Now I begin the "tack-soldering" process.  I'm soldering a small amount to the intersections of all the glass, just enough to anchor all the glass and prevent it from shifting.  I'm using 60/40 (tin/lead) solder, which is the preferred ratio for stained glass use.  Whenever I solder, I wear a lead-protectant face mask.  I also use a carbon filter fan to disperse harmful fumes. Safety first.



 As soon as the glass is "tack soldered", I removed the "jig" and carefully slide the "cartoon" out from below.  This will protect it from the chemicals and liquids which follow.


 Here is one of the four panels, fully soldered on the front.  I do not apply copper foil or solder to the borders, in order to facilitate the attachment of the metal frame or "channel".

 Here my husband Eric has cut lengths of 3/8" zinc "channel" to the border of each panel.  He saws mitered corners to the entire frame, for a neat appearance and added strength.

After he attaches the frame, he re-installs the "jig" to press the frame against the glass.  Then I go in and solder the mitered corners.  I also solder the lead lines to the frame, particularly on the back of the panel where it cannot be seen. These extra solder points help secure and strengthen the panel.
 After the entire piece has been soldered, front and back, I spray wash it with "Kwik-Clean" which is a stained glass product used in the removal of flux and patina.  As an extra precaution, I washed each panel with powdered cleanser and an old dish brush as shown.  I'm wearing rubber gloves to protect my hands against the harsh chemicals.

 To assist the installer, I've tagged the top of each panel with tape and markings to indicate the proper orientation.

This newly renovated kitchen has very warm elements, including dark bronze cabinet hardware.  In order to complement those colors, I custom mixed Novacan "Copper Brite" patina with Novacan Black patina.  Then I tested it on tinned copper foil until I arrived at a ratio of color which best represented a dark bronze.

 Here's the bronze patina on the solder.  The zinc frame accepts patina differently than the solder, and it appears black.  This will largely be hidden under the frame of the cabinet.

 After the patina is applied and allowed to set, I spray washed the panels again using "Kwik-Clean".  I then went over each panel repeatedly with a de-greaser and a window cleaner to remove all streaks.  Then I applied "Livia" stained glass finishing compound.  This product is a light wax which serves to protect the patina and give the glass a nice shine.  An occasional dusting or light cleaning should be all the maintenance these panels will need.

 Here is one of the completed panels, shown against a white background.
 This view shows a bit more of the texture of the glass.
Here the contractor's lovely assistant is modeling the installation of one of the four new panels.  I'm very pleased to have been part of the team who is working hard to get this family back into their home after the fire.  Thank you Groundswell Contracting for calling me in to assist you.  It was my pleasure!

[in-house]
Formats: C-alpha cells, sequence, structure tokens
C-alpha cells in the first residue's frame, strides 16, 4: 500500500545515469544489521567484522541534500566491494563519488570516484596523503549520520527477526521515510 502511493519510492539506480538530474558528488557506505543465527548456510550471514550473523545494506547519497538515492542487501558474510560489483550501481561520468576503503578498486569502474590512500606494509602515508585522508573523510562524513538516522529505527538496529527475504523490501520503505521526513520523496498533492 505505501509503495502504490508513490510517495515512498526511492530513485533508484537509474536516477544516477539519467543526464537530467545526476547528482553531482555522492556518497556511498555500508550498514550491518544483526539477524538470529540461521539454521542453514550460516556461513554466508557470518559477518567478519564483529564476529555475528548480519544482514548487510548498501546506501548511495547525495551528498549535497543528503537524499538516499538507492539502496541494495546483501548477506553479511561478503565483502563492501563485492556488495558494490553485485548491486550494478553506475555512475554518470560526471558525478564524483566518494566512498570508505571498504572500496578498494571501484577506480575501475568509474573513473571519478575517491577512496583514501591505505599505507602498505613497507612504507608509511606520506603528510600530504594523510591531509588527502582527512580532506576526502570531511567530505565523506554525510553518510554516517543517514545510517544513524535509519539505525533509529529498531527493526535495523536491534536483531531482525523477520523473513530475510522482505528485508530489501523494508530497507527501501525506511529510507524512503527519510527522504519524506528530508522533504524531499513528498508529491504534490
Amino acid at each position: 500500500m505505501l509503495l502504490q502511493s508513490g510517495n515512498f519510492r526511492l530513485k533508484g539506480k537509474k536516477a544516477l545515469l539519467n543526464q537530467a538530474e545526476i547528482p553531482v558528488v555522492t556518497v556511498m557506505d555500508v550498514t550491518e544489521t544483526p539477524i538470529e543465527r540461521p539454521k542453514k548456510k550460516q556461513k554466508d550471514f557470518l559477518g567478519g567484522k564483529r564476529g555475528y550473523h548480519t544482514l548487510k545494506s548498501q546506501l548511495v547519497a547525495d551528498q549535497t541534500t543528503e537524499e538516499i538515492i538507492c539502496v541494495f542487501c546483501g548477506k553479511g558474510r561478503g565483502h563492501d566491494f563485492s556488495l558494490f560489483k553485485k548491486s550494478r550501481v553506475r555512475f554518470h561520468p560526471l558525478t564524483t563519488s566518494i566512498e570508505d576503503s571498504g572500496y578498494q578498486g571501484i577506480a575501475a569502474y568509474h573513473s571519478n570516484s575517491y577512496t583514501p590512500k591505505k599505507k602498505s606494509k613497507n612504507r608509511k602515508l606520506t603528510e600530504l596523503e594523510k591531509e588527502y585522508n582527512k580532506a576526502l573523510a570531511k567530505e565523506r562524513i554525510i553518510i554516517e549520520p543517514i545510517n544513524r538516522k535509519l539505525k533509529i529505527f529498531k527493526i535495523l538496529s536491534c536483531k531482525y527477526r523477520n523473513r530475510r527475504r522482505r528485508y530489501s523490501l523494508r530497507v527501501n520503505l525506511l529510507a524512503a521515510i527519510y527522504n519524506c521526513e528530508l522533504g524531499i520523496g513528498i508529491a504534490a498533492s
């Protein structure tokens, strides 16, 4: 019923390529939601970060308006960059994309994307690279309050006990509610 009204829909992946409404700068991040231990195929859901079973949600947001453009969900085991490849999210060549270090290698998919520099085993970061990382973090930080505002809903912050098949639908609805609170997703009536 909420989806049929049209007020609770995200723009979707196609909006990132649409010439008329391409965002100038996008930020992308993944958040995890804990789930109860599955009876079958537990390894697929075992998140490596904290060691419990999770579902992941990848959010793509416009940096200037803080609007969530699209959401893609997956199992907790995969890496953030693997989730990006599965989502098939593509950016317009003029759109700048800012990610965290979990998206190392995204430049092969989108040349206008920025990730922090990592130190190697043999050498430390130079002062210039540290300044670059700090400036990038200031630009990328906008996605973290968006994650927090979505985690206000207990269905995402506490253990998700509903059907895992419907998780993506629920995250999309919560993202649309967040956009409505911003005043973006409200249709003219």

To view another project where I reproduced kitchen cabinet panels, please click here. 

Next ... For the past several weeks, I've been working on a series of custom stained glass birds for a customer in Omaha.  I'll be posting about this commission soon, as well as a second commission for a larger bird-themed window.

Please visit my website to see my custom windows and repairs (click here).  And if you are on FaceBook, become a fan and I'll keep you up to date on all my stained glass projects.  Call me any time at 201-600-1616 or email with your questions. Thanks!

Friday, April 4, 2014

Fruit Lamp Repair #7

I recently finished a commission of four kitchen cabinet panels for a contractor who is rebuilding a home damaged by fire.  As soon as I completed that, I started on another commission, this one for a newly renovated kitchen in Omaha, Nebraska.  It features 15 bird panels plus a larger bird panel.  These projects will be posted in the near future.  For this post, a recently repaired lamp  ...

The seventh 1970's era fruit lamp sustained relatively light damage in comparison to other lamps I've repaired.  Only one panel on the top of the dome was cracked.  Here's how I replaced the cracked piece it.  (Click on any photo to enlarge).

Here's the lamp with the cracked piece clearly visible on top of the dome.

 The first step in repairing any lamp is to locate matching glass.  This lamp appears to have been constructed using more than one kind of translucent green-amber glass.  I was able to locate a very good match.  Below, I've already scored the cracked piece with a pistol-grip glass cutter.  I'm now pulling out any glass which did not fall out by using needle-nose pliers.